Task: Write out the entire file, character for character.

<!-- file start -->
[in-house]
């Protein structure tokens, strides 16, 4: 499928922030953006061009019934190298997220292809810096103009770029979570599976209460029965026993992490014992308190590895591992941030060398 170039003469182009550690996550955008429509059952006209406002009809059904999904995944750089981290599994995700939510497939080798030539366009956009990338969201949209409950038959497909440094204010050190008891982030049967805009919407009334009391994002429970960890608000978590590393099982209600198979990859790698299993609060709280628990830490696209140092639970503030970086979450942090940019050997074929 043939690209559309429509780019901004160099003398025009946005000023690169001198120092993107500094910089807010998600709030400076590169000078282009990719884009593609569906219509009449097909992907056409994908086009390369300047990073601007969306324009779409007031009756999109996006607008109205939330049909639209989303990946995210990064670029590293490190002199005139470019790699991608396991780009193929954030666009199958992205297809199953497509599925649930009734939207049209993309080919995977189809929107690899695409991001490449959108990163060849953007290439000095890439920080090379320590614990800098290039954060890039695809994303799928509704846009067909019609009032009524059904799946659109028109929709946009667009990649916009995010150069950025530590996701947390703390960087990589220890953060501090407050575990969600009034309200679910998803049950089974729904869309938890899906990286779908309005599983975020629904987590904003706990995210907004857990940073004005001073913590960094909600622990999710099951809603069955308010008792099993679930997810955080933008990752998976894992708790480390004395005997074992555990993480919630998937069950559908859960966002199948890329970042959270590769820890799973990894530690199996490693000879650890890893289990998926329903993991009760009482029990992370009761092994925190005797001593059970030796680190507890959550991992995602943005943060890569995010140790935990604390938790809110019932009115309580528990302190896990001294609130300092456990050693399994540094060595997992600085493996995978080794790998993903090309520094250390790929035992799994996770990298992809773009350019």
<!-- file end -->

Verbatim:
[in-house]
């Protein structure tokens, strides 16, 4: 499928922030953006061009019934190298997220292809810096103009770029979570599976209460029965026993992490014992308190590895591992941030060398 170039003469182009550690996550955008429509059952006209406002009809059904999904995944750089981290599994995700939510497939080798030539366009956009990338969201949209409950038959497909440094204010050190008891982030049967805009919407009334009391994002429970960890608000978590590393099982209600198979990859790698299993609060709280628990830490696209140092639970503030970086979450942090940019050997074929 043939690209559309429509780019901004160099003398025009946005000023690169001198120092993107500094910089807010998600709030400076590169000078282009990719884009593609569906219509009449097909992907056409994908086009390369300047990073601007969306324009779409007031009756999109996006607008109205939330049909639209989303990946995210990064670029590293490190002199005139470019790699991608396991780009193929954030666009199958992205297809199953497509599925649930009734939207049209993309080919995977189809929107690899695409991001490449959108990163060849953007290439000095890439920080090379320590614990800098290039954060890039695809994303799928509704846009067909019609009032009524059904799946659109028109929709946009667009990649916009995010150069950025530590996701947390703390960087990589220890953060501090407050575990969600009034309200679910998803049950089974729904869309938890899906990286779908309005599983975020629904987590904003706990995210907004857990940073004005001073913590960094909600622990999710099951809603069955308010008792099993679930997810955080933008990752998976894992708790480390004395005997074992555990993480919630998937069950559908859960966002199948890329970042959270590769820890799973990894530690199996490693000879650890890893289990998926329903993991009760009482029990992370009761092994925190005797001593059970030796680190507890959550991992995602943005943060890569995010140790935990604390938790809110019932009115309580528990302190896990001294609130300092456990050693399994540094060595997992600085493996995978080794790998993903090309520094250390790929035992799994996770990298992809773009350019």